Americans, Soccer, and the Holy Trinity; Or, the World Sauna Championship is (Much) More Popular than the NFL

August 11, 2010

Kickoff: AC Milan hosts ParmaI was in New York City for the first half of the 2010 FIFA World Cup.

I read somewhere that there are four or so cities in the U.S. where soccer is a big deal all the time — not just during a World Cup year — and New York City is one of those cities. (The others were Seattle, Chicago, and D.C., if I remember correctly.)  There is nothing really remarkable about the fact that these are the U.S.’s “soccer cities”: all four cities have large European communities, extremely well-run professional teams, and are in close proximity to universities and colleges that have highly-regarded NCAA men’s and women’s soccer programs.

Regardless, when I was in New York, no matter where I watched a game — whether at an Italian restaurant (thumbs down, they took it too seriously and charged too much for crap beer) or a South African bar (thumbs up, especially for the delicious Bunny Chow dish) — the talk inevitably turned to why soccer isn’t more popular in the U.S.

Here are summaries of the points made during those conversations:

  1. Someone would invariably offer up the accurate observation that soccer is popular in the U.S.; in fact, it is wildly popular . . . amongst children. But, during high school, there is peer pressure to move into “real” sports;
  2. Someone (namely my friend Jesse Brukman, an editor at Maxim and an expert on Americaness) would say that Americans can’t “handle” sports where there is the possibility that a winner will not be determined;
  3. Someone would say that the “lack of scoring” might be the reason why soccer does not enjoy the status of the baseball, basketball, and football Holy Trinity;
  4. Someone would say that soccer doesn’t “have enough statistics.” I presume this point is made because Americans (all of them) innately love statistics. This is the weakest of the aforementioned points, I think, because it is a little preposterous to make such a wide-ranging stereotype.

Maybe because of these circular and repetitive conversations, I never once heard someone raise what seemed a rather obvious point: Why do Americans have to like soccer as much as the Holy Trinity? Because it’s the most popular sport in the world? Just because it’s the most popular sport in the world? Without sounding like your mother, I presume you can agree with me that just because something’s popular (like the “rules” on contraception decreed by the Catholic Church, for example, or those Guy Harvey t-shirts that the state of Florida’s best and brightest 18 to 22 year-olds punish me with year after year), doesn’t make it right.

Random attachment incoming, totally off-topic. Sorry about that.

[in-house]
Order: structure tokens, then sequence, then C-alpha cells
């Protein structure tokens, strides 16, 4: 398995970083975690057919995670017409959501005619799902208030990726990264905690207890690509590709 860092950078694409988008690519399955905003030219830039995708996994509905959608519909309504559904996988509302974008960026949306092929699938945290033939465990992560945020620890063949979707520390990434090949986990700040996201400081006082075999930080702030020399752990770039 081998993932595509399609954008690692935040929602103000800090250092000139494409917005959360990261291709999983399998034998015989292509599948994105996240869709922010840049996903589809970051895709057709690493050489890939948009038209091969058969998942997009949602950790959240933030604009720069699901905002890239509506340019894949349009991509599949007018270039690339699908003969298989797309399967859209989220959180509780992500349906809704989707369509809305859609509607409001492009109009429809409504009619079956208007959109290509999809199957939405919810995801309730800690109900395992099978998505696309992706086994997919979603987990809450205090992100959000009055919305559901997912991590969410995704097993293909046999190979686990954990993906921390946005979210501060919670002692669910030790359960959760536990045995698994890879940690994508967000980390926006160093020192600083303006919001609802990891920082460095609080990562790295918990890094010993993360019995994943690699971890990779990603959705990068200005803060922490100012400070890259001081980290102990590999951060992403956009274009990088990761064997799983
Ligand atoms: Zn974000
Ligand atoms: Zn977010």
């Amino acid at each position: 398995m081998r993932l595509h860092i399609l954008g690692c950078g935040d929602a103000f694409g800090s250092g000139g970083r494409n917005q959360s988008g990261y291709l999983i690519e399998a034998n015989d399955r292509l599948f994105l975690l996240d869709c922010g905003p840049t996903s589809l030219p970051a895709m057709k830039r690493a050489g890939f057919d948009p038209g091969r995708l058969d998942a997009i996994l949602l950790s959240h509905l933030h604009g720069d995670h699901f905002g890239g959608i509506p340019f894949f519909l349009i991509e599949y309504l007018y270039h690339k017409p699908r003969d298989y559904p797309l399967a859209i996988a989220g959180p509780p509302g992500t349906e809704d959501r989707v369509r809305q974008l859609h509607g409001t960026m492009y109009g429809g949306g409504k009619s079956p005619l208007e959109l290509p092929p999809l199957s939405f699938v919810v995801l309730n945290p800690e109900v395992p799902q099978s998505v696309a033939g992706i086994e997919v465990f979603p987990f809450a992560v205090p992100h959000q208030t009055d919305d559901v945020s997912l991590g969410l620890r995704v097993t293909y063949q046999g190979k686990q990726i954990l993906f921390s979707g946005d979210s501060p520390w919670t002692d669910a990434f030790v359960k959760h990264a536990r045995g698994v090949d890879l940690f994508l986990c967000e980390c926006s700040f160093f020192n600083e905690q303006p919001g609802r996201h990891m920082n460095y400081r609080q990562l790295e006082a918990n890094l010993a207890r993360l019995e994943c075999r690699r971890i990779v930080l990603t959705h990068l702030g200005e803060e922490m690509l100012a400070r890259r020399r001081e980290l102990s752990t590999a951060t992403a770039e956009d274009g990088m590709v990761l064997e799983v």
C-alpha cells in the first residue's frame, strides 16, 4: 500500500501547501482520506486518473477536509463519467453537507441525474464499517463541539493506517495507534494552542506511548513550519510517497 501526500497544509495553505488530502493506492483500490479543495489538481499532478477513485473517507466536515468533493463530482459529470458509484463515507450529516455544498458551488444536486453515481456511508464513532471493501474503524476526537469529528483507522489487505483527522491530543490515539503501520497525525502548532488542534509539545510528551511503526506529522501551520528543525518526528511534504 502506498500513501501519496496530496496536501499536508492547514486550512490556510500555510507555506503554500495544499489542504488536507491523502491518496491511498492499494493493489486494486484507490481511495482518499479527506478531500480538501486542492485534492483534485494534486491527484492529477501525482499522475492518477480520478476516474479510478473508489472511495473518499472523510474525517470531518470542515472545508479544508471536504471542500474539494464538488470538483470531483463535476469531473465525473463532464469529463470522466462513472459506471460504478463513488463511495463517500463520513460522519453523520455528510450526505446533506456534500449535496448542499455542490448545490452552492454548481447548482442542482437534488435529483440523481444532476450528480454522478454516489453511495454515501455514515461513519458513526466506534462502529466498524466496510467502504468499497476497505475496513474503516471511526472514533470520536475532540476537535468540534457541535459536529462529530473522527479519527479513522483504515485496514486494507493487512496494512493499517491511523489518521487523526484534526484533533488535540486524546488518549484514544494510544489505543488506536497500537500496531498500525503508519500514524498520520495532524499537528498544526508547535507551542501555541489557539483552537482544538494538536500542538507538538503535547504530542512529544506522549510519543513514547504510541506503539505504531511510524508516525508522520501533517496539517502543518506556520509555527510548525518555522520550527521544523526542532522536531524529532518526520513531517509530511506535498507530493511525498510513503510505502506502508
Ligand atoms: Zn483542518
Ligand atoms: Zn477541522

In fact, I’ll give you an example of what I’ll call, Wrong (Sporting) Popularity.

The World Sauna Championship, which has been held in Finland every year since its 1999 inception, wrapped up last week. 130 competitors from 15 countries competed to see who could sit in a sauna for the greatest amount of time at the highest temperature. As one expert explains, “a pint of water is added to the stove every 30 seconds and the last person to remain at the sauna is the winner.” I believe they had to endure temperatures of 230 degrees Fahrenheit for extended stretches. (Point of comparison: last night, I cooked a large frozen lasagna at 350 degrees Fahrenheit.) Of the two finalists, one, Russia’s Vladimir Ladyzhensk, died, and the runner-up, Finland’s Timo Kaukonen, ended up in hospital with serious burns. Basically, these men decided to be cooked in the form of a competition where the winner was the one who stayed in the boiling pot for the longest amount of time. There is no prize money, the contest spokesperson said, apart from “some small things.”